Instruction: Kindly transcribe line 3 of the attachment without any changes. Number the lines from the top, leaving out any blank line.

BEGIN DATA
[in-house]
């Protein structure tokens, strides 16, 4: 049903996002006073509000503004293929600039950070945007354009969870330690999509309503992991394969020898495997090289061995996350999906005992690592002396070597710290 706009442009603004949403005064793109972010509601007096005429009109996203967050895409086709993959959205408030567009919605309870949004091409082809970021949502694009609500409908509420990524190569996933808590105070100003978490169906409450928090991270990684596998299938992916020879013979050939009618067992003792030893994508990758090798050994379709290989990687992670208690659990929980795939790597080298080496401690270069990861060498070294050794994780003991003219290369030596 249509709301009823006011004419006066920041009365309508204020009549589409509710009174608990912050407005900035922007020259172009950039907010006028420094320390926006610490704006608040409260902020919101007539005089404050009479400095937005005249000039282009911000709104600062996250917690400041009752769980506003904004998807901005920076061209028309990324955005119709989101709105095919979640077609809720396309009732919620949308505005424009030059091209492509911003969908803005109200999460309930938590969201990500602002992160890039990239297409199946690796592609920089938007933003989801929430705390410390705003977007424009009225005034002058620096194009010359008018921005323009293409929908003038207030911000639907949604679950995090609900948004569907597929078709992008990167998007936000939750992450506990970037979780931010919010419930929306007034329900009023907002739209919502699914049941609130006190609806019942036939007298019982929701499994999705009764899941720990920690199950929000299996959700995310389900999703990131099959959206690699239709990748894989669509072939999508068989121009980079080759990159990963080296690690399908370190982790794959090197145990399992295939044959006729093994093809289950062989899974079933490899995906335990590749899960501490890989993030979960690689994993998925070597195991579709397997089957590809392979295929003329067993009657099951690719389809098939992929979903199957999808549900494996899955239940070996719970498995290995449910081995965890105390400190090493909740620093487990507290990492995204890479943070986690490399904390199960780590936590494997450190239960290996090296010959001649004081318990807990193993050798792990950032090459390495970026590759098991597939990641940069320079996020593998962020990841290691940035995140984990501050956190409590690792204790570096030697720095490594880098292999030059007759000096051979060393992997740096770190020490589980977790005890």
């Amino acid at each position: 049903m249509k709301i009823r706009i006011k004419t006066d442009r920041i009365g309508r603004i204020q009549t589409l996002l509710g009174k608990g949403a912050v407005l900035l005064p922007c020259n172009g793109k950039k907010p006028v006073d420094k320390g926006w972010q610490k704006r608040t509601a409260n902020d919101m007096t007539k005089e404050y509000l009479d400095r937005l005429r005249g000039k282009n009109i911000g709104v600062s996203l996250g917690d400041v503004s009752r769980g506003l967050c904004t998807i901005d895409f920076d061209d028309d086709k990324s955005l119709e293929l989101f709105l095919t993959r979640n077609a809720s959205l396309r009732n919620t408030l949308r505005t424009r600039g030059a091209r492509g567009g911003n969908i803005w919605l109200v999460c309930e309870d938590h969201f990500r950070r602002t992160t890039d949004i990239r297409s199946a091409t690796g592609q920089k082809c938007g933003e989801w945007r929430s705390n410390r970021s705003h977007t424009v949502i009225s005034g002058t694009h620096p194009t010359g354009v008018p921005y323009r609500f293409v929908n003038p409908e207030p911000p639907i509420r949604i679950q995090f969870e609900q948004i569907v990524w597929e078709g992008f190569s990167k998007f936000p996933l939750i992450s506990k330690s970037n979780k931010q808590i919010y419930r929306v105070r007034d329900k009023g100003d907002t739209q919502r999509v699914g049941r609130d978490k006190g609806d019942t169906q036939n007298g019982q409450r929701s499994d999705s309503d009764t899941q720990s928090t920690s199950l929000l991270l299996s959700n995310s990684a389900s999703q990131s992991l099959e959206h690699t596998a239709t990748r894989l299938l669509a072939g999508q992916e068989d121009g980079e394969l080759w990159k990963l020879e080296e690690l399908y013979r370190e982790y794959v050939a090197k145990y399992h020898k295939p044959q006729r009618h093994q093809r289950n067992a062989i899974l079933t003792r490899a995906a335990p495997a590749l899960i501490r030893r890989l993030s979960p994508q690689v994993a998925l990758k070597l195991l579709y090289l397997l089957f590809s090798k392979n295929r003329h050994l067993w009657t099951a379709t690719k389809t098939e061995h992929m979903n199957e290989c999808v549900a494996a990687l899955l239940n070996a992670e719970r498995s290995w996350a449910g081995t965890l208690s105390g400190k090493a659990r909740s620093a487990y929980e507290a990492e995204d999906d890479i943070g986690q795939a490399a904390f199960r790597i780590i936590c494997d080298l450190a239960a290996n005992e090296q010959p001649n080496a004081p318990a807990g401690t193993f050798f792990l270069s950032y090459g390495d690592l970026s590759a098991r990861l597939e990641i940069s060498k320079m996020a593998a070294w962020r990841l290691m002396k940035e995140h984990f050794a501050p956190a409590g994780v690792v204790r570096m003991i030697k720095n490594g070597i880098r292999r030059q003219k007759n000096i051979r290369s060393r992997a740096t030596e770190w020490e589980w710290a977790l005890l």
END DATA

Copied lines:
């Amino acid at each position: 049903m249509k709301i009823r706009i006011k004419t006066d442009r920041i009365g309508r603004i204020q009549t589409l996002l509710g009174k608990g949403a912050v407005l900035l005064p922007c020259n172009g793109k950039k907010p006028v006073d420094k320390g926006w972010q610490k704006r608040t509601a409260n902020d919101m007096t007539k005089e404050y509000l009479d400095r937005l005429r005249g000039k282009n009109i911000g709104v600062s996203l996250g917690d400041v503004s009752r769980g506003l967050c904004t998807i901005d895409f920076d061209d028309d086709k990324s955005l119709e293929l989101f709105l095919t993959r979640n077609a809720s959205l396309r009732n919620t408030l949308r505005t424009r600039g030059a091209r492509g567009g911003n969908i803005w919605l109200v999460c309930e309870d938590h969201f990500r950070r602002t992160t890039d949004i990239r297409s199946a091409t690796g592609q920089k082809c938007g933003e989801w945007r929430s705390n410390r970021s705003h977007t424009v949502i009225s005034g002058t694009h620096p194009t010359g354009v008018p921005y323009r609500f293409v929908n003038p409908e207030p911000p639907i509420r949604i679950q995090f969870e609900q948004i569907v990524w597929e078709g992008f190569s990167k998007f936000p996933l939750i992450s506990k330690s970037n979780k931010q808590i919010y419930r929306v105070r007034d329900k009023g100003d907002t739209q919502r999509v699914g049941r609130d978490k006190g609806d019942t169906q036939n007298g019982q409450r929701s499994d999705s309503d009764t899941q720990s928090t920690s199950l929000l991270l299996s959700n995310s990684a389900s999703q990131s992991l099959e959206h690699t596998a239709t990748r894989l299938l669509a072939g999508q992916e068989d121009g980079e394969l080759w990159k990963l020879e080296e690690l399908y013979r370190e982790y794959v050939a090197k145990y399992h020898k295939p044959q006729r009618h093994q093809r289950n067992a062989i899974l079933t003792r490899a995906a335990p495997a590749l899960i501490r030893r890989l993030s979960p994508q690689v994993a998925l990758k070597l195991l579709y090289l397997l089957f590809s090798k392979n295929r003329h050994l067993w009657t099951a379709t690719k389809t098939e061995h992929m979903n199957e290989c999808v549900a494996a990687l899955l239940n070996a992670e719970r498995s290995w996350a449910g081995t965890l208690s105390g400190k090493a659990r909740s620093a487990y929980e507290a990492e995204d999906d890479i943070g986690q795939a490399a904390f199960r790597i780590i936590c494997d080298l450190a239960a290996n005992e090296q010959p001649n080496a004081p318990a807990g401690t193993f050798f792990l270069s950032y090459g390495d690592l970026s590759a098991r990861l597939e990641i940069s060498k320079m996020a593998a070294w962020r990841l290691m002396k940035e995140h984990f050794a501050p956190a409590g994780v690792v204790r570096m003991i030697k720095n490594g070597i880098r292999r030059q003219k007759n000096i051979r290369s060393r992997a740096t030596e770190w020490e589980w710290a977790l005890l």